In the not too distant future there will be two alternatives to TNR as a means to manage the feral cat population in any country but I am mainly thinking of America and Australia where the authorities are more concerned about the impact that the presence of feral cats have on wildlife and people.
Science has developed to the point where governments can consider editing the genes of feral cats to stop the production of females. It will be a humane alternative to trap-neuter-release (TNR). Currently TNR is the only humane method to control feral cat numbers in the long term. It is a slow process but it is a moral process.
Scientists at the University of Edinburgh’s Roslin Institute are investigating a technique called X-shredder. It involves trapping thousands of male grey squirrels and injecting them with a substance which destroys the X-chromosome during sperm production. Their gametes would only carry the Y chromosome resulting in their offspring being male only.
These would be gene-edited squirrels. The objective: to gradually reduce the number of grey squirrels in the UK to protect trees and red squirrels and to consequentially enhance the project to tackle climate change.
This technique, I would submit, might be applicable to the “feral cat problem”. It would certainly reduce feral cat numbers over time in a controlled way and could be incorporated into TNR projects. When an individual male cat is trapped and neutered by a veterinary technician that person could inject the substance which means that the cat can only produce male offspring. If the only offspring are males then it’s impossible for procreation of feral cats to take place in the longterm.
As for squirrels they say that under this technique the grey population will be reduced by more than 60% within 10 years of the gene drive starting. Within 20 years the grey squirrel population would be eradicated they say. Could those projections apply to feral cats. Nice thought if they did.
Males would be targeted because they’re more promiscuous. Another option would be to edit genes so that any female feral cats born would be infertile. This would result in more and more males in comparison to females until the population reduces dramatically in numbers.
An existing alternative to managing squirrel numbers is to use oral contraceptives. This is being studied by the Animal and Plant Health Agency. Has this been considered for feral cats in the USA?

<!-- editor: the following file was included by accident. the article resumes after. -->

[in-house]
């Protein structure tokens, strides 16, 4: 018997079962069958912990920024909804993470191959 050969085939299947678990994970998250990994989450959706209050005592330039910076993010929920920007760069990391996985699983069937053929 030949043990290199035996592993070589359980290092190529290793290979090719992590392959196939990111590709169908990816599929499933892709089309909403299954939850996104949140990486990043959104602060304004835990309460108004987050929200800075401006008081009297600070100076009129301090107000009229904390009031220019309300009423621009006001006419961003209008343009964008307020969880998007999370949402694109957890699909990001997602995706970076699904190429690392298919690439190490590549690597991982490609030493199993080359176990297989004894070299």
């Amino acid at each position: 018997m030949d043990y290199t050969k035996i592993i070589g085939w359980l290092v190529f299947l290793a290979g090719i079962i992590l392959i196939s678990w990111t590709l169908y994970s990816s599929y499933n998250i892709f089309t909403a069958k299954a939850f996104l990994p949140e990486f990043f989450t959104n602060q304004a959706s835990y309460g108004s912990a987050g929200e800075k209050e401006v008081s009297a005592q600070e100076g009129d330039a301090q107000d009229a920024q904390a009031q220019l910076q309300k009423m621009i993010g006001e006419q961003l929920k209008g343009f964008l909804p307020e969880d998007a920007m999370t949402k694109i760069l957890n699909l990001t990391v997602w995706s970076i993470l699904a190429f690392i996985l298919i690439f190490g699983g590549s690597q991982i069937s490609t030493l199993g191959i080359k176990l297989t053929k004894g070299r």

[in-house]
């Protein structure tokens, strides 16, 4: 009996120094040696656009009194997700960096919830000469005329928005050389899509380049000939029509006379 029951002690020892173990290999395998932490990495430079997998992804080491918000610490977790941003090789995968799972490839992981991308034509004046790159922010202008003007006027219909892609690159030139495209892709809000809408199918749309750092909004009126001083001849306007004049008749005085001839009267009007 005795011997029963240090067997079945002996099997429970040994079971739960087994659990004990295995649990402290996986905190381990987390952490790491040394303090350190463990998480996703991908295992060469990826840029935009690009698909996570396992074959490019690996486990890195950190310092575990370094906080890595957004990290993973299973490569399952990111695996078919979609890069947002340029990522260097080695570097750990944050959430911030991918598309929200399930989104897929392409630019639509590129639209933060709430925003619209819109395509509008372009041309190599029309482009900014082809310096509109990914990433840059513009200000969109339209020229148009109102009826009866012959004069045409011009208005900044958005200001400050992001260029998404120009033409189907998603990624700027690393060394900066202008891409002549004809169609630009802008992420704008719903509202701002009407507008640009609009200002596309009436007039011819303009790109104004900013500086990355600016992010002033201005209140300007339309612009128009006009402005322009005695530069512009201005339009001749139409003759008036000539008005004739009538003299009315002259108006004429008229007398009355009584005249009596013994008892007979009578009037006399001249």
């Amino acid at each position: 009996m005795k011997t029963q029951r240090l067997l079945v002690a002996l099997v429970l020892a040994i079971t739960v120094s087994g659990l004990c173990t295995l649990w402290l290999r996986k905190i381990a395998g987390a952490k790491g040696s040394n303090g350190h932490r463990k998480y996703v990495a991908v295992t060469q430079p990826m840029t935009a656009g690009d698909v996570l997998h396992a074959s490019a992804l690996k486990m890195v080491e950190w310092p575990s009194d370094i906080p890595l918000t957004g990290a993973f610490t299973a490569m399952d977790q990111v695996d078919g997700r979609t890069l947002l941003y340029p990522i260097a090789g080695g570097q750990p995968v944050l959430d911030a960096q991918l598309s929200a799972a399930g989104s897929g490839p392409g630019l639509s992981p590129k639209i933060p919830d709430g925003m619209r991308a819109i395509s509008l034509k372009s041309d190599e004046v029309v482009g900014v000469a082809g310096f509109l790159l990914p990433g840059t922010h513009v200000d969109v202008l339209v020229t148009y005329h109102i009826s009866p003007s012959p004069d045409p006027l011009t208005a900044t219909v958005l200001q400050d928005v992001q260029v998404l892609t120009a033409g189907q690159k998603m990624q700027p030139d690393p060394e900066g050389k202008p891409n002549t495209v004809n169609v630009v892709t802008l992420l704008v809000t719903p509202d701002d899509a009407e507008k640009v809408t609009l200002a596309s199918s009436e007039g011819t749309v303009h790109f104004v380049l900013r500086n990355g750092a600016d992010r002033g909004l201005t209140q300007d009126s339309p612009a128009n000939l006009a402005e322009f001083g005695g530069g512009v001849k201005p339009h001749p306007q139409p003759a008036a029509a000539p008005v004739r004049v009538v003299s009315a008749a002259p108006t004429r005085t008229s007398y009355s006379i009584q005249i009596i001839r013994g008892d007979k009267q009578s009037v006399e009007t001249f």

It’s a way that science can find a solution to the problem that feral cats present. Personally, I am untroubled by the presence of feral cat except in respect of their welfare and well-being because it’s a tough life and a short one, normally. And, of course, a better solution would be to ensure that feral cats are not created through human carelessness. Improvements in cat ownership would be the better method but that’s an ideal which might be unattainable. There will always be some careless people. They will always be in sufficient numbers to allow domestic cats to procreate, those cats become unwanted and then they become feral and then they further procreate to create a large population.
In America, it is thought that the population of feral cats is similar to the size of domestic cats which would mean that there are about 90 million of them in America but people don’t know. I’ve seen various estimates of the numbers from something around 15 million to 90 million as stated. Let’s say there’s a large number of them.
There are many brilliant volunteers who operate TNR programs and on ther side of the coin there are many people who hate feral cat. They are sometimes cruel to them. Further there are many local authorities who scratch their heads about how to deal with them and they nearly always come back to TNR as the best method because there is no decent alternative. The one mentioned on this page may be a decent alternative which they can consider now and going forwards.
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